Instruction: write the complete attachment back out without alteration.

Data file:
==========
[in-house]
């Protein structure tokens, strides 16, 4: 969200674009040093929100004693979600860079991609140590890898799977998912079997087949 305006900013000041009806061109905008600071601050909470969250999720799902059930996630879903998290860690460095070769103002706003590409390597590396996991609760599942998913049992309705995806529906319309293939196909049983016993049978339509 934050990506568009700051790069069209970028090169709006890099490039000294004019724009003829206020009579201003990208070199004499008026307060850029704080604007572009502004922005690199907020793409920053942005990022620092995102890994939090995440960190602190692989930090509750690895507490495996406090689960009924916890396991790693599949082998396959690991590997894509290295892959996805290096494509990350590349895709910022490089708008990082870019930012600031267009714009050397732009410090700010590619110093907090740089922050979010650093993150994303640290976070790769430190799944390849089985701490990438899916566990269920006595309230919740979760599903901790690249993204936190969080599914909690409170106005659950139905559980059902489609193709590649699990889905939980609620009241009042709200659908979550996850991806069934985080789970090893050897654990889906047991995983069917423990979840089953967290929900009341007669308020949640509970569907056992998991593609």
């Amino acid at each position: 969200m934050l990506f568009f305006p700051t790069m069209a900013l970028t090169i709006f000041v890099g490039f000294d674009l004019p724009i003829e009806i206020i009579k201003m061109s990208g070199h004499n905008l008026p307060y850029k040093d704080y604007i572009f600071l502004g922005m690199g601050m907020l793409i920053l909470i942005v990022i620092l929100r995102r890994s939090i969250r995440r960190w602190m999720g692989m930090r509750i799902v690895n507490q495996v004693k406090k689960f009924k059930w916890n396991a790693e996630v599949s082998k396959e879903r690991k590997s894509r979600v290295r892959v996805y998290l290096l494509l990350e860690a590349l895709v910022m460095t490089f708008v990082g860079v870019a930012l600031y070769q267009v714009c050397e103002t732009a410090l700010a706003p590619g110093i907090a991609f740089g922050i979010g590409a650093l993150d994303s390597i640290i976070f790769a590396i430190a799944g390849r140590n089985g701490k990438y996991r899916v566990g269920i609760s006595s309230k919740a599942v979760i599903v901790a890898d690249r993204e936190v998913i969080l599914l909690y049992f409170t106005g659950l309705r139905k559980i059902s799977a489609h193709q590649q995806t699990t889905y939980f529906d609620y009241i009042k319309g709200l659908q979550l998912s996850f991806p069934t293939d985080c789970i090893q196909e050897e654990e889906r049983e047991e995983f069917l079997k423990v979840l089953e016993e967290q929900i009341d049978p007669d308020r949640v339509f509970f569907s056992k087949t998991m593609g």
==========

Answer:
[in-house]
């Protein structure tokens, strides 16, 4: 969200674009040093929100004693979600860079991609140590890898799977998912079997087949 305006900013000041009806061109905008600071601050909470969250999720799902059930996630879903998290860690460095070769103002706003590409390597590396996991609760599942998913049992309705995806529906319309293939196909049983016993049978339509 934050990506568009700051790069069209970028090169709006890099490039000294004019724009003829206020009579201003990208070199004499008026307060850029704080604007572009502004922005690199907020793409920053942005990022620092995102890994939090995440960190602190692989930090509750690895507490495996406090689960009924916890396991790693599949082998396959690991590997894509290295892959996805290096494509990350590349895709910022490089708008990082870019930012600031267009714009050397732009410090700010590619110093907090740089922050979010650093993150994303640290976070790769430190799944390849089985701490990438899916566990269920006595309230919740979760599903901790690249993204936190969080599914909690409170106005659950139905559980059902489609193709590649699990889905939980609620009241009042709200659908979550996850991806069934985080789970090893050897654990889906047991995983069917423990979840089953967290929900009341007669308020949640509970569907056992998991593609």
């Amino acid at each position: 969200m934050l990506f568009f305006p700051t790069m069209a900013l970028t090169i709006f000041v890099g490039f000294d674009l004019p724009i003829e009806i206020i009579k201003m061109s990208g070199h004499n905008l008026p307060y850029k040093d704080y604007i572009f600071l502004g922005m690199g601050m907020l793409i920053l909470i942005v990022i620092l929100r995102r890994s939090i969250r995440r960190w602190m999720g692989m930090r509750i799902v690895n507490q495996v004693k406090k689960f009924k059930w916890n396991a790693e996630v599949s082998k396959e879903r690991k590997s894509r979600v290295r892959v996805y998290l290096l494509l990350e860690a590349l895709v910022m460095t490089f708008v990082g860079v870019a930012l600031y070769q267009v714009c050397e103002t732009a410090l700010a706003p590619g110093i907090a991609f740089g922050i979010g590409a650093l993150d994303s390597i640290i976070f790769a590396i430190a799944g390849r140590n089985g701490k990438y996991r899916v566990g269920i609760s006595s309230k919740a599942v979760i599903v901790a890898d690249r993204e936190v998913i969080l599914l909690y049992f409170t106005g659950l309705r139905k559980i059902s799977a489609h193709q590649q995806t699990t889905y939980f529906d609620y009241i009042k319309g709200l659908q979550l998912s996850f991806p069934t293939d985080c789970i090893q196909e050897e654990e889906r049983e047991e995983f069917l079997k423990v979840l089953e016993e967290q929900i009341d049978p007669d308020r949640v339509f509970f569907s056992k087949t998991m593609g």